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Cited by 3499 (47 self)
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In this paper we present a new data structure for representing Boolean functions and an associated set of manipulation algorithms. Functions are represented by directed, acyclic graphs in a manner similar to the representations introduced by Lee [1] and Akers [2], but with further restrictions
CollisionResistant No More: HashandSign Paradigm Revisited
 In 9th International Workshop on Practice and Theory in Public Key Cryptography, PKC 2006
"... Abstract. A signature scheme constructed according to the hashandsign paradigm—hash the message and then sign the hash, symbolically σ(H(M))—is no more secure than the hash function H against a collisionfinding attack. Recent attacks on standard hash functions call the paradigm into question. It is ..."
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Cited by 5 (0 self)
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. It is well known that a simple modification of the hashandsign paradigm may replace the collisionresistant hash with a weaker primitive—a targetcollision resistant hash function (also known as a universal oneway hash, UOWHF). The signer generates a random key k and outputs the pair (k, σ(kHk(M))) as a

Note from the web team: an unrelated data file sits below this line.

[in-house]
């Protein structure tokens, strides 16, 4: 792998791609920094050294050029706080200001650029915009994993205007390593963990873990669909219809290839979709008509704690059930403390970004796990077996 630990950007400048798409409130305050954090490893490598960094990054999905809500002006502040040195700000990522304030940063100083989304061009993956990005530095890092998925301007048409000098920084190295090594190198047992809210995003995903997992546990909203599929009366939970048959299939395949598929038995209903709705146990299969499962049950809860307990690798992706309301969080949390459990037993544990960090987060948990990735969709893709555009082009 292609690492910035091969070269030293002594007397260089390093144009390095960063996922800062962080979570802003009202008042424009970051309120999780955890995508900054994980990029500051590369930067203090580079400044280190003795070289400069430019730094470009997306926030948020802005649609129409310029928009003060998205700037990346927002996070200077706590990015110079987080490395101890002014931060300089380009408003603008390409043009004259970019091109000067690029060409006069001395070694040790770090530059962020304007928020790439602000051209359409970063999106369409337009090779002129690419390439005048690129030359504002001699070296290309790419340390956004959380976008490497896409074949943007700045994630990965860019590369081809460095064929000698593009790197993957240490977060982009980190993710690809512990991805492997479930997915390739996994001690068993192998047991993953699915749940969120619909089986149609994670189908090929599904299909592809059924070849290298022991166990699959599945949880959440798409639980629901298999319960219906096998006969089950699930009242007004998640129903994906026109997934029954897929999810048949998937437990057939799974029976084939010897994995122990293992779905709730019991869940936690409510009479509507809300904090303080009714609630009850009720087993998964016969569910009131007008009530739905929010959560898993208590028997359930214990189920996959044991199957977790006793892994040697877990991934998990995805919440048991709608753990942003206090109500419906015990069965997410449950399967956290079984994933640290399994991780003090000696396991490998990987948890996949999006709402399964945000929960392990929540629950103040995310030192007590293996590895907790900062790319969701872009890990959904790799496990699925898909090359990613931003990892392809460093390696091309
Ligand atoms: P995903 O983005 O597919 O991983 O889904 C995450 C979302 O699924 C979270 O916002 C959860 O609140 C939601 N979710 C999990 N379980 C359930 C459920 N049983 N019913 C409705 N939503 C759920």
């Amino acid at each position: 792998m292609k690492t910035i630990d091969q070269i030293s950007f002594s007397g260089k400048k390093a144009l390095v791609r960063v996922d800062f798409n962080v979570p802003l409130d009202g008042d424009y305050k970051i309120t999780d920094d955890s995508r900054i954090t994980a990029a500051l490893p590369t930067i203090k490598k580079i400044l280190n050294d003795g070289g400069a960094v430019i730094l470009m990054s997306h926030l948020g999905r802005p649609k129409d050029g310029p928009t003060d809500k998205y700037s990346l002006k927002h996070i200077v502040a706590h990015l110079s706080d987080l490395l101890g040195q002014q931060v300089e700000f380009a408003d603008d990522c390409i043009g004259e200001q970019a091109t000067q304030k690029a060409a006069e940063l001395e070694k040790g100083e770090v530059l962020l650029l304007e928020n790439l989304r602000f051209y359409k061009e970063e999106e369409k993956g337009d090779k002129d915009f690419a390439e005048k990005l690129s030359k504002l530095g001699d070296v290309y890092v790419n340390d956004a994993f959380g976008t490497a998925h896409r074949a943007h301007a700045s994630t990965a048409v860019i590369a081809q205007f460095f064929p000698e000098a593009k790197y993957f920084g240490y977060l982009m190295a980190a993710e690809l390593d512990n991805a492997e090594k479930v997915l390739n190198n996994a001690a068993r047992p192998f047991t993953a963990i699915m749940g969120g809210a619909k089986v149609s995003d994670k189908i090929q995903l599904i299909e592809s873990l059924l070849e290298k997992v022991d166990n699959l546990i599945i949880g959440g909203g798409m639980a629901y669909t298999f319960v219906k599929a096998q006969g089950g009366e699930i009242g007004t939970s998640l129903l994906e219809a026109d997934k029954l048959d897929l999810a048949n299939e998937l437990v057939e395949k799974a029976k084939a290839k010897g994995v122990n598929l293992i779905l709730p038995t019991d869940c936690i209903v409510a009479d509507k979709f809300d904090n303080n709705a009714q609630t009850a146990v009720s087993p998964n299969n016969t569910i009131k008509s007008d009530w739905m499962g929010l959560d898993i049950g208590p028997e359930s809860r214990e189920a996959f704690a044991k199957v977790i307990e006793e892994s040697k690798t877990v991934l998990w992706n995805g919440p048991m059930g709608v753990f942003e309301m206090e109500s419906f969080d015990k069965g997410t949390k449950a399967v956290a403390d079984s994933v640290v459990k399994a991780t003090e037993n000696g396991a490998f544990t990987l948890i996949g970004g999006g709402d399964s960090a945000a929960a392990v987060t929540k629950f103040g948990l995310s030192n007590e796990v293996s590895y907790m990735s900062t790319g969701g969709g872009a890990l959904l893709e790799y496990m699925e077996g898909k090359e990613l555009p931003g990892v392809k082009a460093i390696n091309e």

Formalizing Human Ignorance: CollisionResistant Hashing without the Keys
, 2007
"... Abstract. There is a foundational problem involving collisionresistant hashfunctions: common constructions are keyless, but formal definitions are keyed. The discrepancy stems from the fact that a function H: {0, 1} * ! {0, 1}n always admits an efficient collisionfinding algorithm,it's just ..."
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Abstract. There is a foundational problem involving collisionresistant hashfunctions: common constructions are keyless, but formal definitions are keyed. The discrepancy stems from the fact that a function H: {0, 1} * ! {0, 1}n always admits an efficient collisionfinding algorithm
Consistent hashing and random trees: Distributed caching protocols for relieving hot spots on the World Wide Web
 IN PROC. 29TH ACM SYMPOSIUM ON THEORY OF COMPUTING (STOC
, 1997
"... We describe a family of caching protocols for distributed networks that can be used to decrease or eliminate the occurrence of hot spots in the network. Our protocols are particularly designed for use with very large networks such as the Internet, where delays caused by hot spots can be severe, and ..."
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Cited by 701 (11 self)